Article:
2023 Commercial Design Award: Siol StudiosAuthor:Anh-Minh Le
When the commercial space you’ve been tasked with designing is described as a “creative ecosystem,” the standard workplace trappings just won’t do. For Sonya Yu’s studio and agency, Four One Nine, Síol Studios’ cofounder Jessica Weigley and partner Robo Gerson conceived a versatile environment that could serve various functions—from art display to product development to digital content production—in a former warehouse in San Francisco’s SoMa neighborhood. According to Weigley and Gerson, the architecture firm’s guiding design principles were durability, flexibility and light.
The once “dingy” venue—as Gerson puts it— benefited from coats of Benjamin Moore Super White paint, plus the introduction of six skylight windows that beckon natural light (which blackout shades allow for manipulation of). On the ground floor, Four One Nine occupies approximately 4,500 square feet, most notably an open, cavernous space that is now column- free after Síol installed a 50-foot steel truss. Since this level is available to a broad audience, including large groups—special events and art shows are common occurrences—the floors are sturdy concrete and the furniture was selected for its ease of reconfiguration.
A focal point of Síol’s transformation is the steel-and-concrete staircase that leads to the 1,000-square-foot second floor, where Yu’s office and a bathroom are located. “The furnishings are a little softer and more delicate,” says Weigley, noting that Yu’s art and art books reside here. (She commissioned artist Dave Muller for the vibrant murals in the downstairs bathroom.) Gerson adds that the upstairs is characterized by “an intentional monochromatic gesture. All the cabinets, the floors and the stairs are white oak—for a nice, warm feel.”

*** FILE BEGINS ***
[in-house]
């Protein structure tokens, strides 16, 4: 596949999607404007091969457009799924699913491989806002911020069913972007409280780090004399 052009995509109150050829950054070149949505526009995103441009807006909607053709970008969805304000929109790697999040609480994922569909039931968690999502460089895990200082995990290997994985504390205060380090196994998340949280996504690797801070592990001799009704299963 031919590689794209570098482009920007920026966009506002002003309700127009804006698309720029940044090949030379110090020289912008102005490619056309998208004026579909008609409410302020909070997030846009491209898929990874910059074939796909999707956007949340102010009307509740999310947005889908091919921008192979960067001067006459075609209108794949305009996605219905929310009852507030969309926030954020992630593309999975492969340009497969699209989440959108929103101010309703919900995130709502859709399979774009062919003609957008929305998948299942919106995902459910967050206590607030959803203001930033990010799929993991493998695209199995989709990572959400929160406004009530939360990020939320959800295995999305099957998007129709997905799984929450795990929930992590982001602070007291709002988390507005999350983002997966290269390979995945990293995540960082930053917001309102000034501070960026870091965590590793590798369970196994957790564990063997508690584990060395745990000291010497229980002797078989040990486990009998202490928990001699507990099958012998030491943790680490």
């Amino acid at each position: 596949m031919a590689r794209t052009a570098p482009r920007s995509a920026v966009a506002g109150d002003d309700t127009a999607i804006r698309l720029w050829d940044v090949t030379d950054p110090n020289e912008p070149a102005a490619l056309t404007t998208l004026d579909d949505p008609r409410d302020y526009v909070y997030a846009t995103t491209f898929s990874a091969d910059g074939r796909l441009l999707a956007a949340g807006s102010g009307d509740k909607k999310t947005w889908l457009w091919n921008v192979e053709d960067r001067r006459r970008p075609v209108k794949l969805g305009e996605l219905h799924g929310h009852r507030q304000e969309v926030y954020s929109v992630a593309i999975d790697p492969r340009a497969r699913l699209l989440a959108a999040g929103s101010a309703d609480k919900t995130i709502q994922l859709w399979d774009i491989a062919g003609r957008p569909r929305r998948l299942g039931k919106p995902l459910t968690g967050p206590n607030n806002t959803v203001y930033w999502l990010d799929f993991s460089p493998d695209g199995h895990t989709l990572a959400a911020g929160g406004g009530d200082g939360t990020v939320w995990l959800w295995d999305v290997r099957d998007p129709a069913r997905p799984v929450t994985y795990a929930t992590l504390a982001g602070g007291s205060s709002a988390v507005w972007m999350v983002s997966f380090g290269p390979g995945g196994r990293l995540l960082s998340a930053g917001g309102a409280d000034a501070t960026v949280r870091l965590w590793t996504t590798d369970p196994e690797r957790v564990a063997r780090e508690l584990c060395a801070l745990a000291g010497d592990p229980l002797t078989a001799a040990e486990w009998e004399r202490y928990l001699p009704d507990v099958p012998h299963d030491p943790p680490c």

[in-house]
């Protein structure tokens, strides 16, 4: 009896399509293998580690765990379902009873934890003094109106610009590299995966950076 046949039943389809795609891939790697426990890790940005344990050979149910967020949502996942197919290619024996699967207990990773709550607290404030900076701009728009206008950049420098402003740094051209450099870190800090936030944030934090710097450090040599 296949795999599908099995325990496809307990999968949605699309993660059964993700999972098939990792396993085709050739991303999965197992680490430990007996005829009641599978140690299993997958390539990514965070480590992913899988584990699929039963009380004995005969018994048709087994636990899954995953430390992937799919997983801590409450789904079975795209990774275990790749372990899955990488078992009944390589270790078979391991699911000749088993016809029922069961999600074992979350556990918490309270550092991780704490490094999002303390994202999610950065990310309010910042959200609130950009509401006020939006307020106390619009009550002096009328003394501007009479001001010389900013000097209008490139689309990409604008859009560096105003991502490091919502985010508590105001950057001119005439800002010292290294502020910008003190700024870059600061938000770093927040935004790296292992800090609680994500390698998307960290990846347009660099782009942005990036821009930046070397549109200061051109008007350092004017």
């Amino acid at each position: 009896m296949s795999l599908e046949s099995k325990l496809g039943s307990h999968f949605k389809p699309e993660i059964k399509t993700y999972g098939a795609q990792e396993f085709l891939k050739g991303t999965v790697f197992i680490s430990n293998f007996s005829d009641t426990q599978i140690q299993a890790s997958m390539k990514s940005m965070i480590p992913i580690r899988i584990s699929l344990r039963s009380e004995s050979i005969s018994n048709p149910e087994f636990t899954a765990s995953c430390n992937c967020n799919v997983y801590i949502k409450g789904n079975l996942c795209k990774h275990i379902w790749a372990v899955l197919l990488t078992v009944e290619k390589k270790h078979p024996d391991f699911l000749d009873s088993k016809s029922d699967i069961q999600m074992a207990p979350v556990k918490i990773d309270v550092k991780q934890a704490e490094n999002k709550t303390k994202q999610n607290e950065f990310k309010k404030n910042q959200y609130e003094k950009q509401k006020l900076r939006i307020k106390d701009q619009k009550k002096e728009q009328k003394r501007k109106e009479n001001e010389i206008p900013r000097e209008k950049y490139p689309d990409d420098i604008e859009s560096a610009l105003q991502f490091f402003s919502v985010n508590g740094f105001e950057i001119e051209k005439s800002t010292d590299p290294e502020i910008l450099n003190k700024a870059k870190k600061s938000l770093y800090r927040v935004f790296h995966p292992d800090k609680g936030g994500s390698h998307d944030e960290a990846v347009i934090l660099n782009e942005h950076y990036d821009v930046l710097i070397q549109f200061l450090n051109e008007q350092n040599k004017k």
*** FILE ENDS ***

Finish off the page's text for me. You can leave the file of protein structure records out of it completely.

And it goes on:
The white oak stairs offer access to a rooftop deck and garden that was created from scratch. Previously, the roof was, well, just a roof. A retractable shade not only provides a shield on sunny days, but since “it’s San Francisco and it gets a little chilly, they also use it to keep in as much residual warmth as they can,” says Gerson. Concrete pavers, cedar planks and a living wall by Habitat Horticulture serve as the backdrop for Dedon’s Brixx sectional, along with Christian Woo’s Cluster tables in custom colors by Síol.
Reflecting on the project, Gerson is keen to highlight that “a lot of the movement in the building is the result of collaborations with artisans and consultants.” There’s the dramatic staircase, which was developed with Concreteworks and Henry DeFauw; the latter, a steel fabricator, enlisted woodworker Michael Mellon for the handrail. The steel truss in the open space was a “complicated collaboration” with structural engineer Strandberg Engineering. In addition to Habitat Horticulture, the rooftop features a garden design by Symbios Ecotecture.
The majority of Síol’s clients are residential rather than commercial, which means the firm often has “very explicit, narrowly defined parameters,” says Gerson. But an emphasis on versatility “made this [project] fun and created new challenges. You had to think about and anticipate problems.” With the second floor exhibiting a high-end residential sensibility, furnishings-wise—like Raphael Navot’s curved Moon sofa atop Seraina Lareida’s plush Sottoportico wool rug—Weigley referred to Four One Nine as “a sweet spot for commercial. This one really gave us time to develop the concept and also it was very personal for the client.”